You're six months shy of 18

dreamlike

Senior Member
Polish
I stumbled upon this phrase while watching the movie. I worked out the meaning - the person will come of age in six months. I wonder how common is this phrase "to be .... shy of." Am I most likely to encounter it in British English or American English? Is it universal or one can only use it in terms of age? I made up some sentences containing this phrase, I would be glad if you could check them.


Two months shy of her 18th birthday, she left her family home.
I'm just two cents shy of 1$, can you lend me it?
The prices of oil had risen considerably, now they're just 10 cents shy of 140$ per barrel.
You're five months shy of 21, it's about time you start living on your own!

How would you put "to be ... shy of" differently? "To be ... short of?"
 
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  • PaulQ

    Senior Member
    UK
    English - England
    Yes, that's fine. It's from an AE betting term OED
    1895 I. K. Funk et al. Standard Dict. Eng. Lang. (at cited word), Having a less amount of money at stake than is called for by the rules of the game; short; as, to be shy a dollar in the pool.
     

    elm11

    Member
    English - US
    Your sentences are grammatically correct, but the fourth one sounds a bit strange to me. The expression carries a lighter tone to my ears, so I don't imagine anyone would use it in that context. One would be more likely to say, "You'll be 21 in five months," or simply, "You're almost 21."
     

    MikeLynn

    Senior Member
    This might sound silly, but in the last dreamlike's example:
    You're five months shy of 21, it's about time you start living on your own!
    Shouldn't it be "... it's about time you started living on your own!"?
    Just want to make sure that I'm not wrong. Thanks
    M
     

    dreamlike

    Senior Member
    Polish
    Thanks for your help.

    Your sentences are grammatically correct, but the fourth one sounds a bit strange to me. The expression carries a lighter tone to my ears, so I don't imagine anyone would use it in that context. One would be more likely to say, "You'll be 21 in five months," or simply, "You're almost 21."
    Well, it's a sore point with me... I happen to build awkward sounding sentences, like the one you pointed out. Does it sound any better? You're going to turn 21 in five months, it's about time you started living on your own.

    And when I come to think of it I have misgivings about this sentence as well:
    The prices of oil had risen considerably, now they're just 10 cents shy of 140$ per barrel.
    "Risen considerably" is certainly a formal way to say it, "... shy of ..." was labeled as informal by OED. I was taught that it is inadvisable to mingle formal expressions with the informal ones. Is that true?
     

    PaulQ

    Senior Member
    UK
    English - England
    Does it this sound any better? You're going to turn 21 in five months, it's about time you started living on your own.
    Your original sounded fine to me.
    And when I come to think of it I have misgivings about this sentence as well: "Risen considerably" is certainly a formal way to say it, "... shy of ..." was labeled as informal by OED. I was taught that it is inadvisable to mingle formal expressions with the informal ones. Is that true?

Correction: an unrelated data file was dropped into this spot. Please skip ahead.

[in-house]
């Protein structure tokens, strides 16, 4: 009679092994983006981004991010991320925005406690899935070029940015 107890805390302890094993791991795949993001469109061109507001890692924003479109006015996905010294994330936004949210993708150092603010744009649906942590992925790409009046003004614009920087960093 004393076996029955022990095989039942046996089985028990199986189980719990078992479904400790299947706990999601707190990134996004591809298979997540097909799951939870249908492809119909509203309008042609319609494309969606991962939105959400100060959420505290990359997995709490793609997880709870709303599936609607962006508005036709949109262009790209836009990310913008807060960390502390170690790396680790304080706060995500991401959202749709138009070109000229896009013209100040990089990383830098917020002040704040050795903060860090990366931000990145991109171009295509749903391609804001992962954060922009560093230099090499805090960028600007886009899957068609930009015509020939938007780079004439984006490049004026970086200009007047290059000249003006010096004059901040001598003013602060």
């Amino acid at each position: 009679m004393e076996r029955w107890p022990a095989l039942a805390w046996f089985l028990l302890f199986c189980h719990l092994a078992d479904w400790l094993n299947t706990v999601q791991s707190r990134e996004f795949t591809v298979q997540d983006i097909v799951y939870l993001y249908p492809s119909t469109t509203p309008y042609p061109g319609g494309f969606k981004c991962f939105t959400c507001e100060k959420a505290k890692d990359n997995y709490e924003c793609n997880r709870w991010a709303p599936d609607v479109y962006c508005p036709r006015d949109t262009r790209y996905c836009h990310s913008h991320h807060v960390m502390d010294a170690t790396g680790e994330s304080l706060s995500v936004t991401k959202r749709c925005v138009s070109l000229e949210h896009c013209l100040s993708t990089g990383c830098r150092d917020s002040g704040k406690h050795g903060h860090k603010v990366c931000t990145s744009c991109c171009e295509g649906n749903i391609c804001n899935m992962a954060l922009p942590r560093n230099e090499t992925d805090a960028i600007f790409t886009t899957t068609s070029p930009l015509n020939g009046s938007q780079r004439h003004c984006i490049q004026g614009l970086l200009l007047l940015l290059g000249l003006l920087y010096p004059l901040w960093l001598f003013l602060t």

There are degrees of informality and, in general terms, English is quite forgiving. Again I see nothing wrong with "Risen considerably" + "shy of"; the sentence would be unremarkable coming from the mouth of a TV economic commentator.
     

    dreamlike

    Senior Member
    Polish
    Thanks PaulQ, that's really reassuring :) So you think that there is nothing exceptional about my sentences and they could be uttered by native speakers and go unnoticed? I guess I'm making some progress in my "not sounding stilted or phoney" mission.

    Cheers.
     
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    PaulQ

    Senior Member
    UK
    English - England
    As far as I can see, you were required by the rules to give examples, and the examples you gave adequately demonstrated your ability to use the "shy of" construction. Any corrections given were very minor, and related to subjective style rather than usage.

    If I had to comment on anything:
    I'm just two cents shy of 1$, $1 can you lend me it? - although spoken as "one dollar/pound/Yen, etc., it is invariably written with the symbol first.
    The prices price of oil had risen considerably, now they're it was just 10 cents shy of 140$ per barrel. - for some unknown reason, I only hear "The price of oil" or "oil prices" - "prices of oil" sounds very strange.

    As you see, neither of these have a bearing on "shy of."
     

    dreamlike

    Senior Member
    Polish
    I didn't give the examples just beause I wanted to abide by the rules of the forum. I always make a few sentences with newly learnt phrases or words. It doesn't serve any purpose to learn words or expressions, for that matter, just as they are. And I want to enhance my writing as well.

    Thanks for your corrections. I think that making a minor errors is something that non-native speaker has to come to terms with.
     
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